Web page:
The Shooters Party seems to have different ideas. Although former MLC John Tingle occasionally claimed to speak on behalf of other groups, he rarely did much about it. Certainly most fishers didn’t take him seriously even if they knew about him. But since replacing Tingle, Robert Brown has been much more active at courting the fishing vote, addressing meetings and generally speaking out against marine parks and other Green inspired schemes to lock fishers out of certain areas.
Brown’s inaugural speech included the following references to fishing:
I mention marine because for too long the fishers have blithely ignored the insidious advance of animal rights extremist ideology into the political spectrum. To those fishers I simply say: Open your eyes and look at the increasing attacks by these zealots on farming and hunting, and be assured that the Shooters Party will continue to fight for you. We will continue to argue for worthwhile access to public lands and waterways for all users. We do not believe in lock it up as a workable solution to conservation, whether it be by the endless declaration of keep-out national parks and reserves or by the proposed declaration of massive no-go marine reserves.
Marine reserves are necessary, but they should be properly planned. Contemporary hunters, fishers, foresters and farmers are all interested in the conservation of biodiversity. They do not need city-based extremists to lecture them on stewardship. Perhaps they need someone to champion their collective conservation ethic, and the Shooters Party will be that champion.
During the 2007 NSW election, there were numerous references to fishing in the party’s campaign literature.
Now Roy Smith’s inaugural speech continues the trend, with the following:
As I mentioned earlier, the Shooters Party is not just about guns. We believe the current marine parks legislation impacts unreasonably on recreational fishing, and we will be urging the Government to review the legislation at the earliest opportunity.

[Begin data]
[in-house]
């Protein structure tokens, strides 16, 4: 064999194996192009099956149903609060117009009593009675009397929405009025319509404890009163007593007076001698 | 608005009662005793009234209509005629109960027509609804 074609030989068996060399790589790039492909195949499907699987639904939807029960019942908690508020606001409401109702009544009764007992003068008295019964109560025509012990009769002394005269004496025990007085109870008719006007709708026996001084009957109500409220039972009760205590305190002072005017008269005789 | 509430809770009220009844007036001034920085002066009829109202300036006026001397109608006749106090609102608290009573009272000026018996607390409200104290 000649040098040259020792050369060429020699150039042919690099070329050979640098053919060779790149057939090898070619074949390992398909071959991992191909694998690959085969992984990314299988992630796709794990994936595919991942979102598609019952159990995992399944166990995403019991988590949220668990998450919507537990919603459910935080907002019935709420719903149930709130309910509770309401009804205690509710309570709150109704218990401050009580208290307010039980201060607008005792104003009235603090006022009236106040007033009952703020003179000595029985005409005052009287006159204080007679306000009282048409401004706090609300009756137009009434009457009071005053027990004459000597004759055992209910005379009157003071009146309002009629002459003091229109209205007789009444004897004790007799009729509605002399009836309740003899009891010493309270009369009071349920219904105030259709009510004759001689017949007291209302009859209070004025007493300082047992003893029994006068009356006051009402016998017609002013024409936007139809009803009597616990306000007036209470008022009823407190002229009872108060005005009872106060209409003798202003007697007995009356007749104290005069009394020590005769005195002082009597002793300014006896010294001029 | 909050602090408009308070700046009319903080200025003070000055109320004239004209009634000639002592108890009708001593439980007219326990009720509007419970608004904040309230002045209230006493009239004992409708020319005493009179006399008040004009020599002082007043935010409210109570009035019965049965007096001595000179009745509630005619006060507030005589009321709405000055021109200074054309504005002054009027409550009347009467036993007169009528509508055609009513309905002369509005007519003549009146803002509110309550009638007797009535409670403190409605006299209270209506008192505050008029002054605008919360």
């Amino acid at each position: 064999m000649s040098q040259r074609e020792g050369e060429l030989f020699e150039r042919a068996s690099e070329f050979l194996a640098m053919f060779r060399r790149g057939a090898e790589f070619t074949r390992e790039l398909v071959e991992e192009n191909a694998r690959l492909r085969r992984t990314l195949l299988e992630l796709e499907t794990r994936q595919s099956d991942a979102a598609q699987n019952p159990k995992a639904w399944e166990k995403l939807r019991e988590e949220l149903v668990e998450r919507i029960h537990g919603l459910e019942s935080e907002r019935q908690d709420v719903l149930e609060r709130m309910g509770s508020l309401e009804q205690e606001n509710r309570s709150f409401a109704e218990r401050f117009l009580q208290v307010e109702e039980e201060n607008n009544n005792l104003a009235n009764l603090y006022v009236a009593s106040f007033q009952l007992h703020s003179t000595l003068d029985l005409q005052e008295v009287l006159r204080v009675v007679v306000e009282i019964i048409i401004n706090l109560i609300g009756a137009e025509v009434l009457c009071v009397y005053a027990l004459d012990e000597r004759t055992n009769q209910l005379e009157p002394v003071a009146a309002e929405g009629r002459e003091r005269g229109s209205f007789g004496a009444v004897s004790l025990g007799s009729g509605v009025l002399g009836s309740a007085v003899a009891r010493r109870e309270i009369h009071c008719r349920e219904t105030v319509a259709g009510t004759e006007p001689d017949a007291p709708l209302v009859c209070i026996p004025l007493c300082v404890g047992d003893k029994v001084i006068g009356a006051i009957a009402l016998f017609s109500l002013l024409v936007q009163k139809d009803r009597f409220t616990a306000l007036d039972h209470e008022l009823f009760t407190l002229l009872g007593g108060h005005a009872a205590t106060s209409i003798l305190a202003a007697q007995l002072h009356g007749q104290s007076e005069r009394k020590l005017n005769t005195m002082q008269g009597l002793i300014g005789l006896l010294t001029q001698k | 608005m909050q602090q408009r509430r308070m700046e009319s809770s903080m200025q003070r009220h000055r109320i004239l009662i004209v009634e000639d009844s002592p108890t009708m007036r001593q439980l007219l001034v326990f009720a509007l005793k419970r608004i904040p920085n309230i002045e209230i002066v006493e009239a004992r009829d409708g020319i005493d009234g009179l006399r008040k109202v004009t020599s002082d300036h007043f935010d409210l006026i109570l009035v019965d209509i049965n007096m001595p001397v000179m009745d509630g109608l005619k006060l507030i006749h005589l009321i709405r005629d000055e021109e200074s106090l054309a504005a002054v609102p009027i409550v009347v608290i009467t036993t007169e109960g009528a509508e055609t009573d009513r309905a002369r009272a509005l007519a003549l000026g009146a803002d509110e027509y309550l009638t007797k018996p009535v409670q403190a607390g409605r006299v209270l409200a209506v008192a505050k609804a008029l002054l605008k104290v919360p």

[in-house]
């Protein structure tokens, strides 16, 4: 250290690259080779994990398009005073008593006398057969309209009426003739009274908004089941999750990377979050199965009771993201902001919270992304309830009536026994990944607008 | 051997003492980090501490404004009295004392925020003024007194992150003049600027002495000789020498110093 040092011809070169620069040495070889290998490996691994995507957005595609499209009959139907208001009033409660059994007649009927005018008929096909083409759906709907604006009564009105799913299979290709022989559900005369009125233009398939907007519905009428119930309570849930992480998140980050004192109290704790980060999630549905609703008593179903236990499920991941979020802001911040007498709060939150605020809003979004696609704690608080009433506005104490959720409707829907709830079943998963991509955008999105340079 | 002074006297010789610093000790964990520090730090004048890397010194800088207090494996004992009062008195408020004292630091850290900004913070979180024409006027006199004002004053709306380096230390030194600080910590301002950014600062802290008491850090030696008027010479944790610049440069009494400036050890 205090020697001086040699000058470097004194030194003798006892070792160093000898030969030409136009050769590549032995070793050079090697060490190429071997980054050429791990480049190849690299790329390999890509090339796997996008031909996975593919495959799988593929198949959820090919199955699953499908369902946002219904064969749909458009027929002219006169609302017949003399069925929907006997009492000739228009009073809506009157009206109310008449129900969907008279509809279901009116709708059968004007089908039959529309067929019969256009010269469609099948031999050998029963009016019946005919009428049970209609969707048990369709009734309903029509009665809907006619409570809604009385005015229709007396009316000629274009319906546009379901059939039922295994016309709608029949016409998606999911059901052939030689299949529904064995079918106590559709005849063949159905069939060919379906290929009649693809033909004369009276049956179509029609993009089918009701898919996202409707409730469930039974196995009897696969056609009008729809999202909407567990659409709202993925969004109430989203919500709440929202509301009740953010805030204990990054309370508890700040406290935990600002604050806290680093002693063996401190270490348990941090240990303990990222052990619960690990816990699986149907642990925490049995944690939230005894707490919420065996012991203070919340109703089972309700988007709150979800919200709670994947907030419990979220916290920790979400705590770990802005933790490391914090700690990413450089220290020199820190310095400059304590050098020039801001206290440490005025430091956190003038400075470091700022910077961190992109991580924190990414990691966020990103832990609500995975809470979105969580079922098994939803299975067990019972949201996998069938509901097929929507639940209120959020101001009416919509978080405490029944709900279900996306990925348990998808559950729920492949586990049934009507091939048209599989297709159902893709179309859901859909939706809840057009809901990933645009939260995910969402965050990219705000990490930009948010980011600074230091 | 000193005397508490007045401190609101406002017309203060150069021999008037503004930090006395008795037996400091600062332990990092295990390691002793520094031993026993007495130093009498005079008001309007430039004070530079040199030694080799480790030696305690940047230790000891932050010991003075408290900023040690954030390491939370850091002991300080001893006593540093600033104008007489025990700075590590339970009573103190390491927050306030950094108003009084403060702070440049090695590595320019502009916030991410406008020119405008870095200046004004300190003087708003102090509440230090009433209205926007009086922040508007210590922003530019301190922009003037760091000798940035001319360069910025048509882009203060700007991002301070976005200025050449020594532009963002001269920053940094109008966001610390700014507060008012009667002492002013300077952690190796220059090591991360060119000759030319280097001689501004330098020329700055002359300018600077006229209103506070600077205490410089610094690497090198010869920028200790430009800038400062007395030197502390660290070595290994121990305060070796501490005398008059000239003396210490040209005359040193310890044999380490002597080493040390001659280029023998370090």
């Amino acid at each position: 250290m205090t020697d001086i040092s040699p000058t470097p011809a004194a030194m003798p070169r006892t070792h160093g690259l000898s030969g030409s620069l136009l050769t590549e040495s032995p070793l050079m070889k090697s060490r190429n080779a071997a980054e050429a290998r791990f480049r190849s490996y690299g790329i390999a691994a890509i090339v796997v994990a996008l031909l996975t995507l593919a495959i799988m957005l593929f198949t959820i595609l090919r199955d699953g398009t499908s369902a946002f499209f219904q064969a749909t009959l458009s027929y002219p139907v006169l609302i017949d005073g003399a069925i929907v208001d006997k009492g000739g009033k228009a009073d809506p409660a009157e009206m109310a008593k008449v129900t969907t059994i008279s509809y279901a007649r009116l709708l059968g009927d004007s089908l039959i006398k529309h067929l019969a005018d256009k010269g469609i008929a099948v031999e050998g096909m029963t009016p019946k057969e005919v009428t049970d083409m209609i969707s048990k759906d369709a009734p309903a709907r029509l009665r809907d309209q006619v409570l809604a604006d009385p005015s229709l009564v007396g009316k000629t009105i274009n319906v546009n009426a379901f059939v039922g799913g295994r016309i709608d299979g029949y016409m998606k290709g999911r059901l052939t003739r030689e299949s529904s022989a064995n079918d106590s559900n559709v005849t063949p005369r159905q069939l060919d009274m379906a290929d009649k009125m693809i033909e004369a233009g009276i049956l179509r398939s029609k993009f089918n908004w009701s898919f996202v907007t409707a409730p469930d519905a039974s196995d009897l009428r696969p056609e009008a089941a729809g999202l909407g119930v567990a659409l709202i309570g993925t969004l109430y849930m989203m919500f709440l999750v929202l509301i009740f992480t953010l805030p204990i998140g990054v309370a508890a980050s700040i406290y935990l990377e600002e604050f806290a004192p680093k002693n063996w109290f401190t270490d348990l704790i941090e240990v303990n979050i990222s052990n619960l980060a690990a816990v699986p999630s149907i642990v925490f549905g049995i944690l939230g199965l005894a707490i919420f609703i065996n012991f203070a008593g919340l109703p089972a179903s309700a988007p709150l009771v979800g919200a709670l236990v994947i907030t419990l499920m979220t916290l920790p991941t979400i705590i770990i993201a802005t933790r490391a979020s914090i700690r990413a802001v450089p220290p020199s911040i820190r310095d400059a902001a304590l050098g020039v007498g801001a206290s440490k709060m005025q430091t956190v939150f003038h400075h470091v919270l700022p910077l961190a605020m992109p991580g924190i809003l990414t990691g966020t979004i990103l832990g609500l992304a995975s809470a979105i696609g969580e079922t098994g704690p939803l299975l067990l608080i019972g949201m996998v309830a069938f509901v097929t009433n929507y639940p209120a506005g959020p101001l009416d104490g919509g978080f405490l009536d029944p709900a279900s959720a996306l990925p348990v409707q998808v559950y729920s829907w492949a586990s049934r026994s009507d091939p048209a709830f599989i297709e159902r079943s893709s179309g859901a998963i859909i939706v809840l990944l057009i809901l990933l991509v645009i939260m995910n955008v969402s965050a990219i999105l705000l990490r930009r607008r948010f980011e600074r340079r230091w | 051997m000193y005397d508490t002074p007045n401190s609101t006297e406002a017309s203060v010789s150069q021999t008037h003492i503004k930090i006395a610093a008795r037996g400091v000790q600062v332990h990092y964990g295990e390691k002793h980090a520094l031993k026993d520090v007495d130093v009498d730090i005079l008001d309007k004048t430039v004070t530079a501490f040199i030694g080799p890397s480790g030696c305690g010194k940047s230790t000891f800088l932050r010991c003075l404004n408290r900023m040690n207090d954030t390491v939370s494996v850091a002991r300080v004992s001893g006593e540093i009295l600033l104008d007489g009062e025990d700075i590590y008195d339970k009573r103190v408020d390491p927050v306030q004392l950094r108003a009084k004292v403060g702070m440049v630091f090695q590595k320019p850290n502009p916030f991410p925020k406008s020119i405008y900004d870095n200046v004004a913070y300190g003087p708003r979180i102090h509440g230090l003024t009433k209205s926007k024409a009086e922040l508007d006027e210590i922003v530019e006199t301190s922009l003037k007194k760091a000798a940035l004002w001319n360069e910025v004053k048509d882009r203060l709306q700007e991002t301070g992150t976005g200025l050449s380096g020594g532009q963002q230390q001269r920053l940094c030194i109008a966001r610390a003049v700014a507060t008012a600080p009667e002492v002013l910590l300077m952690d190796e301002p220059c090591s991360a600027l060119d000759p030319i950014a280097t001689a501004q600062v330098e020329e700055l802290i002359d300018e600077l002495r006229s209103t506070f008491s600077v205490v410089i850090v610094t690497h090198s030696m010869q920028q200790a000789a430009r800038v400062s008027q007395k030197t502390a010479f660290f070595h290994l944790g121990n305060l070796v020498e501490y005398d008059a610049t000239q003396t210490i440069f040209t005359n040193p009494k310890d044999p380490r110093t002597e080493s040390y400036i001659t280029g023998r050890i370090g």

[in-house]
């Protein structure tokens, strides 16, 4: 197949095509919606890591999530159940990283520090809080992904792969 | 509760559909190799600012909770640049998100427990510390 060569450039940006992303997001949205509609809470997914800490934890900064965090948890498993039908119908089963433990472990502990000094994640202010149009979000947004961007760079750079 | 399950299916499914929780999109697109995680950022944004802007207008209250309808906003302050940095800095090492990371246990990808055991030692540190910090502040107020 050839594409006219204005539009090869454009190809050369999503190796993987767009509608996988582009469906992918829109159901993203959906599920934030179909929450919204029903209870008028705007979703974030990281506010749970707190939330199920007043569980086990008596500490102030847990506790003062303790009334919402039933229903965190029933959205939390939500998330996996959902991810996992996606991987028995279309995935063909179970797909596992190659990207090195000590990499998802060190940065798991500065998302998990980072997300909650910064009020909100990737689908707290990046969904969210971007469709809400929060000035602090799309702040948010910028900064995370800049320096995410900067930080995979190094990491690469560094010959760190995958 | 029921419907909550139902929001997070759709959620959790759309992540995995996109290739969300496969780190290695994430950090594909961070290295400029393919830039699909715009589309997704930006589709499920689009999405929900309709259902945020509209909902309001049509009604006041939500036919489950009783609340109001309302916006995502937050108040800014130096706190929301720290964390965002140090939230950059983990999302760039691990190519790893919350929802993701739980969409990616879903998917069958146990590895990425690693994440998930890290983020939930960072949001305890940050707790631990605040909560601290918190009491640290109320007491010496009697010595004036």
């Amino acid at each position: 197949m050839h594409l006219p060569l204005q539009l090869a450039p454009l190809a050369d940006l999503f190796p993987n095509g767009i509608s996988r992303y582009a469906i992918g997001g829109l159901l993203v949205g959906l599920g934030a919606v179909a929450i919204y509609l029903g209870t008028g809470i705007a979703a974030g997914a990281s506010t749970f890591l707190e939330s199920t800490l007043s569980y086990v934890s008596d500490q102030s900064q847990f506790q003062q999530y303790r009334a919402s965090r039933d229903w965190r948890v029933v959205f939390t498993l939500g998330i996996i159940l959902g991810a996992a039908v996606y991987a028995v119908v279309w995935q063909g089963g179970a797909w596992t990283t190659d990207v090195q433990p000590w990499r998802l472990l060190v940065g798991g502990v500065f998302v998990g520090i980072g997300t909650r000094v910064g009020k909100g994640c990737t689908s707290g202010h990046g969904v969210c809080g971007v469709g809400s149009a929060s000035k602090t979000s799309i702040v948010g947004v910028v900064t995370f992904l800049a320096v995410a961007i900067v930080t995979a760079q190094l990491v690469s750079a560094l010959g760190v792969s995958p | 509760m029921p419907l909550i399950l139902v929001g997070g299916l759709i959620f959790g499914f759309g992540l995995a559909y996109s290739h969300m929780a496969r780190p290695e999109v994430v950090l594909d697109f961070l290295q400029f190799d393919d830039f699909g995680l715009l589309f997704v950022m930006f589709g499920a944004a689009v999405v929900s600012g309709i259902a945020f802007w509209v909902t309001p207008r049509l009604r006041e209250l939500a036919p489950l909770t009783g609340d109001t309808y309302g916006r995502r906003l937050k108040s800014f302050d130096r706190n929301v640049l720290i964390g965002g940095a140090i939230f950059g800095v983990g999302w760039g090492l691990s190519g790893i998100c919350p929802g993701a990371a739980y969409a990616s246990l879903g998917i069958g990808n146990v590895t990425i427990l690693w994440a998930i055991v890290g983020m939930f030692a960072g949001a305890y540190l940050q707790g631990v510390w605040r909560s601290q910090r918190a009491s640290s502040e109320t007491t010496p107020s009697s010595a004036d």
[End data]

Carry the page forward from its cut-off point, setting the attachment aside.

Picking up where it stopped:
How does the Fishing Party feel about the Shooters moving in on their territory? Well, not surprisingly, it’s not all that enthusiastic.
First, it gave its preferences to the Horse Riders/Outdoor Recreation Party ticket in the State election. That’s 46,000 primary vote preferences that might have been swapped with the Shooters Party but weren’t. No chance of a second seat then.
Second, the Fishing Party might have won the final seat in the Legislative Council if the Shooters Party had not stolen some of its votes. When the lead candidate for the Fishing Party was eliminated, he had 64,000 votes. That’s not far off what is required to win – John Tingle won in 2003 with just 76,000 votes. If the Fishing Party had gathered a few more votes instead of losing them to the Shooters Party, it might have stayed ahead of the Liberal candidate who ultimately won the final seat. At 116,000 votes the Shooters Party had more than enough to spare.
So the question the fishers of NSW are asking is, would they have been better served by a Shooters Party and Fishing Party representative in parliament, or the Shooters Party and Liberal Party representation they ended up with? The answer is not that difficult.
The Shooters Party spends a lot of time attacking other pro-shooting parties, including the Nationals and LDP, arguing that they “split” the shooters vote. Some of its less intelligent supporters even believe that, facts notwithstanding. Yet here is clear proof that the Shooters Party has split the fishing vote, most likely to the detriment of fishers.